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401(k) Stories

The days when RIAs were the outsiders at the 401(k) party are fast coming to a close. What's new is that the mass of 401(k) assets is getting critical at about $3 trillion; fiduciary advisors are getting appreciated; fat fees and questionable kickbacks are getting exposed and stepping out of line is getting dicier as the Department of Labor tightens the regulatory screws.

The old reasons why the 401(k) business is attractive are still in place: there are fresh assets pouring in every month and when employees leave jobs or retire, they produce rollovers that build up IRA accounts for financial advisors. The drawbacks of getting into the 401(k) business are still in place, too. Dealing with retirement assets is really a second line of business and it remains -- unless you overcharge with hidden fees -- a low margin business with high potential fiduciary liabilities.

Still, the outsourcers, infrastructure and accumulated knowledge for RIAs to capitalize on is growing daily and a the mega-shift of assets away from brokers is making the 401(k) business riskier and riskier -- to ignore.

Wayne Bloom: Are you going to sit around and hope? You can't do that.

Commonwealth Financial to dump commission business for IRA and 401(k) accounts

Overcoming a 'challenging decision culturally,' Wayne Bloom pulls the trigger ahead of IBD rivals for his Waltham, Mass.-based broker-dealer

October 24, 2016 — 10:47 PM UTC by Brooke Southall

Brooke's Note: This news broke late yesterday so I wasn't able to reach Wayne Bloom, who will take credit or blame for his company's decision to pioneer a capitulation or sorts to the new DOL rules. But when I reached him this morning, what came across was ...

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Andy Sieg could preside over commission elimination for brokers handling non-retirement investments.

Using DOL as cover, Bank of America cuts the Merrill Lynch bull as it adds a robo, stops paying brokers to stick around and kicks John Thiel upstairs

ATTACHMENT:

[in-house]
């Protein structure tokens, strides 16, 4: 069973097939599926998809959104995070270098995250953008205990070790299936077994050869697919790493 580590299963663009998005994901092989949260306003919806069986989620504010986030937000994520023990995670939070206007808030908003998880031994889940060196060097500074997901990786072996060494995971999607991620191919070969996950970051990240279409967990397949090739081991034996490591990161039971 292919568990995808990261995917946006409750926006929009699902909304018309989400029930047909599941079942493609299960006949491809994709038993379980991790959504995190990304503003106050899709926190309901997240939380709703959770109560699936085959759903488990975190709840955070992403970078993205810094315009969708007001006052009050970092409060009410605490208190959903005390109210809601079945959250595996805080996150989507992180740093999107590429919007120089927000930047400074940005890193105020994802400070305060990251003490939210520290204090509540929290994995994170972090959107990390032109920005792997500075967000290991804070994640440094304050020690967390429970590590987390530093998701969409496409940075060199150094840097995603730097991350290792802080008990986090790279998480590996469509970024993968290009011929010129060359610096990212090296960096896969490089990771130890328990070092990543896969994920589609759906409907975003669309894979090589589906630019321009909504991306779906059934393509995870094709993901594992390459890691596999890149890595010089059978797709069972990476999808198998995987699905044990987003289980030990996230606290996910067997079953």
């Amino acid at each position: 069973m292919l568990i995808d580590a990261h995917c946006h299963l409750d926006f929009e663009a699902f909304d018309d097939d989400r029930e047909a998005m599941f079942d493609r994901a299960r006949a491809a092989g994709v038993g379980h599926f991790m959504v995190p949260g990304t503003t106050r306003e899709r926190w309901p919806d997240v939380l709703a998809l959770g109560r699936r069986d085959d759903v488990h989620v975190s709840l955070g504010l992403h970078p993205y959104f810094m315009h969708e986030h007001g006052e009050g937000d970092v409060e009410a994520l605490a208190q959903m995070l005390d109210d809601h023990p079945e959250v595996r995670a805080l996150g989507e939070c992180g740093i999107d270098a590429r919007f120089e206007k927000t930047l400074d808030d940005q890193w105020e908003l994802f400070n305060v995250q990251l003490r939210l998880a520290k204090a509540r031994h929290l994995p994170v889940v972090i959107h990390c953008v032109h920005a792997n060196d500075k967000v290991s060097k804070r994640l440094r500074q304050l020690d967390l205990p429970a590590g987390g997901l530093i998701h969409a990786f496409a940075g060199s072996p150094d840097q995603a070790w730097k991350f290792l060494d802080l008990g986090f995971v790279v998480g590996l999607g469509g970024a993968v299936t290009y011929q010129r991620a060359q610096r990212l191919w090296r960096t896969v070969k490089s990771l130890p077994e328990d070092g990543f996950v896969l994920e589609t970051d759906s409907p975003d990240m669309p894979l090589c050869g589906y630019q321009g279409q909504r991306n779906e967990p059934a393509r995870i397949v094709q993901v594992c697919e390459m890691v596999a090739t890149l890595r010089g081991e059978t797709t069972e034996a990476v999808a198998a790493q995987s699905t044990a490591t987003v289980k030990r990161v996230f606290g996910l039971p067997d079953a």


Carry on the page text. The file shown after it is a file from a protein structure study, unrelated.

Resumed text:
The Charlotte, N.C.-based lending giant bagged the Wall Street beast in 2009 when the price was right -- now it's cutting off its traditional food supply

October 18, 2016 — 10:41 PM UTC by Brooke Southall

Brooke's Note: The question of whether Wall Street will ever reverse the decidedly one-way flow of assets from stockbrokers to RIAs comes down to whether it can overcome its own innovator's dilemma. In short, it has been more profitable to milk profits from the old transactional model than ...

Aaron Schumm: I had the luxury of working with 100,000 advisors and hearing what they needed to help their business.

Two years after the $199 million FolioDynamix sale, Aaron Schumm jumps back in the B2B RIA game but not to compete -- yet

Staked to $4.5M of F-Prime and FinTech Collective cash, Vestwell will stay in 401(k) for now but roll its business model over soon enough to IRAs

October 4, 2016 — 6:22 PM UTC by Janice Kirkel

Brooke's Note: In covering the RIA business, we follow the money and we follow the people. We also follow the technology and the evolution of business models. In this article, we got to follow all four of those elements and that is what makes Aaron Schumm's new ...

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Mark Boyko: In the case of a long-term account like a pension plan, a money market fund will not withstand scrutiny.

In new wrinkle, ERISA complaint of Edward Jones employees centers on failure to offer yield-chasing money market alternative

The 401(k) lawsuit in the name of 38,000 participants resumes the parade of lawsuits against the giant broker-dealer based on revenue sharing arrangements

September 6, 2016 — 6:04 PM UTC by Irwin Stein

Brooke’s Note: We talk ceaselessly about the high, often ludicrous, fees charged for the active management of equities in portfolios. These fees, coupled with 12(b)-1 fees, end up at the center of discussions about fiduciary care. But banks and brokerages also quietly rack ...

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Matt Fellowes: You have annuity companies coming out with new tools and fund companies but there isn't a solution out there that is really different.